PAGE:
A few weeks ago a group of Redeemer-ites, and other members of the Diocese gathered in the Ed building on a sunny Saturday to attend a training called Safeguarding God’s Children/Safeguarding God’s People. The goal of the training was to understand how we can participate in making the Church as safe a place as we could for all of God’s children by creating space where people are free from harassment, coercion, and predation. I am grateful for everyone who came to do this hard and important work.

Safeguarding Gods'People cover

A few days before this workshop, our bishop released model guidelines for guns on church grounds, titled Gun Violence Guidelines. The model guidelines are meant to be used by churches to allow congregants, as well volunteers and staff, to carry concealed firearms on church property with the permission of the church. I have to say, when I saw the title, I did not expect what was contained in the communication—an avenue to carrying guns in church. It felt very counter to the work that I was preparing to undertake with many of you.

Jesus was quite clear on the night he was arrested by armed authorities. He told the disciples to put their swords away. And elsewhere he calls on disciples, on the church not to put our personal protection above creating spaces where God can be known in the fullest way possible. We should, we must, do what we can to make our communities safe for all people. I believe that work such as Safeguarding trainings is essential to that work. The church should also be at the forefront of advocacy for police de-escalation training, and fighting poverty by creating pathways for individuals to move out of poverty, as well as addressing the systemic issues that keep people poor. These are things that we do to make the church and the world safe. Firearms in the house of the Lord do not.

We also need to acknowledge that being a follower of Jesus is risky. Jesus is also clear about that. Jesus promises that we will be persecuted, hated, and tempted to put our own personal safety above all else. The truth is that, as a predominantly white congregation in the north suburbs of Seattle, we have already faced, in the break-in this past February, as bad an event as is likely to occur to us. I pray daily that this is true. But as long as our doors are open there is always risk. I am certain, though, that if we close the doors, lock the doors, hunker down in the name of safety, that we will cease to be a church in fairly short order.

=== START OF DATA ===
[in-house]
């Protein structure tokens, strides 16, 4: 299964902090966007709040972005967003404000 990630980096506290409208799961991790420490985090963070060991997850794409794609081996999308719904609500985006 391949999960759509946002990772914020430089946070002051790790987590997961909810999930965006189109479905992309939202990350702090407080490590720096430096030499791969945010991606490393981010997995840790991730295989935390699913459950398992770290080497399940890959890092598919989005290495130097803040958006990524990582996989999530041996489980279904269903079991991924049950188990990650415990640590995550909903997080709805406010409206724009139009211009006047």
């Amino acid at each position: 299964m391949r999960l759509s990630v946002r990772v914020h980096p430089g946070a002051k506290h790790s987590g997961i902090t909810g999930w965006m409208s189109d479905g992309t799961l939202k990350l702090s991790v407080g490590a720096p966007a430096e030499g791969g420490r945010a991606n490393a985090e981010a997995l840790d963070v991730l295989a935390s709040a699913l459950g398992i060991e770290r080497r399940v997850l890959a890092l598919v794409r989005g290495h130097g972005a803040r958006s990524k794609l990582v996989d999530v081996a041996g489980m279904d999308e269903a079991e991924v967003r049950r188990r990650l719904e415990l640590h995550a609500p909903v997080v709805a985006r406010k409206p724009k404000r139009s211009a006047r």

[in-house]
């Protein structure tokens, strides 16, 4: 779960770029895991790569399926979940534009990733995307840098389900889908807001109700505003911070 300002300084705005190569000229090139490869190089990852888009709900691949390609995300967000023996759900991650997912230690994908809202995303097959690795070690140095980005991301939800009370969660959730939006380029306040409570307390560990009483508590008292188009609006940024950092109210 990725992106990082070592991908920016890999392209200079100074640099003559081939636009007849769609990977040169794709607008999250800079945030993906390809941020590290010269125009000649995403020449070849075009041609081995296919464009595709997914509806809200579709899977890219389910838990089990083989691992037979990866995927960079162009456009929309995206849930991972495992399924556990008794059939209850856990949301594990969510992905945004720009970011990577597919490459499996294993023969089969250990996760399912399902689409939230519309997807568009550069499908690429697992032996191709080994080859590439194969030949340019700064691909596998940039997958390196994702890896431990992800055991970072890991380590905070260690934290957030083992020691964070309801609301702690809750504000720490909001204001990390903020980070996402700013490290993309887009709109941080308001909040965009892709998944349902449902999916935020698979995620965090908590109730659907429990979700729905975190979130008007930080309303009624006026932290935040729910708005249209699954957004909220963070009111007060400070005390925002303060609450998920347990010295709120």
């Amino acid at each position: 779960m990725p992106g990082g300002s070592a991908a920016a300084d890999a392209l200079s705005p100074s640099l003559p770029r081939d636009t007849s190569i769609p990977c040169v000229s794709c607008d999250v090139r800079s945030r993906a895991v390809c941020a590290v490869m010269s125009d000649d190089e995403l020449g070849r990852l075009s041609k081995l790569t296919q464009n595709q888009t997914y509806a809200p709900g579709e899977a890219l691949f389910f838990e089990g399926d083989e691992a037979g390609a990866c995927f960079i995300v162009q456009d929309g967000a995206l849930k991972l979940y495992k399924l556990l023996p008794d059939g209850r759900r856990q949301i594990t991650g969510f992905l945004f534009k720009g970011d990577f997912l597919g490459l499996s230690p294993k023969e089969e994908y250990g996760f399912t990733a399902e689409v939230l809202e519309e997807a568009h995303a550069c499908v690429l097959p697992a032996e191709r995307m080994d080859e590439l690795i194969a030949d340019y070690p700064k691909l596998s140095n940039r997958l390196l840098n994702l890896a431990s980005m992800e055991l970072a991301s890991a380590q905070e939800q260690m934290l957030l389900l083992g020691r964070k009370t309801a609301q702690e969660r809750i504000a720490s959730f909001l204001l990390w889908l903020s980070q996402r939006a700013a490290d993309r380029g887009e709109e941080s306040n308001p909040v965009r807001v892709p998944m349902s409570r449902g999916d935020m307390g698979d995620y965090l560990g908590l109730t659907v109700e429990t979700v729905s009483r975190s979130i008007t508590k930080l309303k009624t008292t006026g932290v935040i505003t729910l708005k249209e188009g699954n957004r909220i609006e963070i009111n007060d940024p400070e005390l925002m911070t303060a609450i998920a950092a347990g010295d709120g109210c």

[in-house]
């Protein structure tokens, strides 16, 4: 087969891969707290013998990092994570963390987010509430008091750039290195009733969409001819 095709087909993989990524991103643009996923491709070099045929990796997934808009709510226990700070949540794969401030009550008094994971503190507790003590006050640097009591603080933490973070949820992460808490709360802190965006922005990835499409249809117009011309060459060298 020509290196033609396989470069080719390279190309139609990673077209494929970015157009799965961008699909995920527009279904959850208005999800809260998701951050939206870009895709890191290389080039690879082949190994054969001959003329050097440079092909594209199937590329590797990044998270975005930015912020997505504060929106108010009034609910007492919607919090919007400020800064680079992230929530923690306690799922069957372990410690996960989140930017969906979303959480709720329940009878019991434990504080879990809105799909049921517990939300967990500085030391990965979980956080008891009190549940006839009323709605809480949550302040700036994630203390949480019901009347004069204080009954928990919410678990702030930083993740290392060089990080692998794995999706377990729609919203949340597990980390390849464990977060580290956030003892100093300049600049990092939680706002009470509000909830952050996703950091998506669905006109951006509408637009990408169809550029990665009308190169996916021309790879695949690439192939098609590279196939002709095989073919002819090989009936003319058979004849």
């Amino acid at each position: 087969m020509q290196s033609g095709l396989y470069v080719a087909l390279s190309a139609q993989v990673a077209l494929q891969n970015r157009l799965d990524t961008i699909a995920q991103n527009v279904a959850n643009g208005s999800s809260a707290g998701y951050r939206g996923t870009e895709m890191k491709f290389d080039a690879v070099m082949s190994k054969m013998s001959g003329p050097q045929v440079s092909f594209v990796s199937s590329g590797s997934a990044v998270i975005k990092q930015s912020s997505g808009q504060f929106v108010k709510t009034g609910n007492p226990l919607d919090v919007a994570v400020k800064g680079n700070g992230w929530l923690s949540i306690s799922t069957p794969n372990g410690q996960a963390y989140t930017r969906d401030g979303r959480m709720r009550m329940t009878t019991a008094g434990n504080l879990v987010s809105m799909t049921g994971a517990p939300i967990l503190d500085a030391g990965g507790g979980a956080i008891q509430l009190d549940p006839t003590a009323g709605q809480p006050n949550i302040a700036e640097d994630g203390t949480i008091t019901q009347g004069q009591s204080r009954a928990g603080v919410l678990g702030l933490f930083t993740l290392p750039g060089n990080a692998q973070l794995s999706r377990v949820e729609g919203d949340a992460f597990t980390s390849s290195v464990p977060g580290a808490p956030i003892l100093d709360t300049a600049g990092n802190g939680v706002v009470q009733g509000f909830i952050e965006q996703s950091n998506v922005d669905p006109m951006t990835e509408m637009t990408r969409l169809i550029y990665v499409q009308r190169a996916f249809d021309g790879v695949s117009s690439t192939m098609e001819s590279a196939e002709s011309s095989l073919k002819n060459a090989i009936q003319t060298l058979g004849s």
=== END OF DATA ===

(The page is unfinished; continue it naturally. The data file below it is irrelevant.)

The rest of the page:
So long as I am rector, we will not adopt guidelines about concealed weapons in church. They are an idol, of power, of control, of safety. Let me be clear. If, as a member of the Church of the Redeemer you feel that you absolutely must carry a concealed firearm in church in order to feel safe—stay home. We must do what we can to build up the church to make the church as much a place of safety as we can, and remember at the same time that we risk everything because we have everything to gain in Christ who risked all for us.

—Fr. Jed Fox, Rector

Fr. Jed Fox with a cup of coffee.

Church of the Redeemer

Welcome to Church of the Redeemer: Worshiping God, living in community, and reaching out to the world. We are an Episcopal Church serving north King County and south Snohomish County, Washington. As you travel your road, go with friends walking the way of Jesus at Redeemer.

Church of the Redeemer is at 6210 Northeast 181st Street in Kenmore, Washington. The campus is a short distance north of Bothell Way, near the Burke-Gilman Trail. The entrance looks like a gravel driveway. The campus is larger on the inside than it is on the outside. And we managed to hide a large building on the side of a hill that is not easily seen from the street.

The Episcopal Church welcomes you.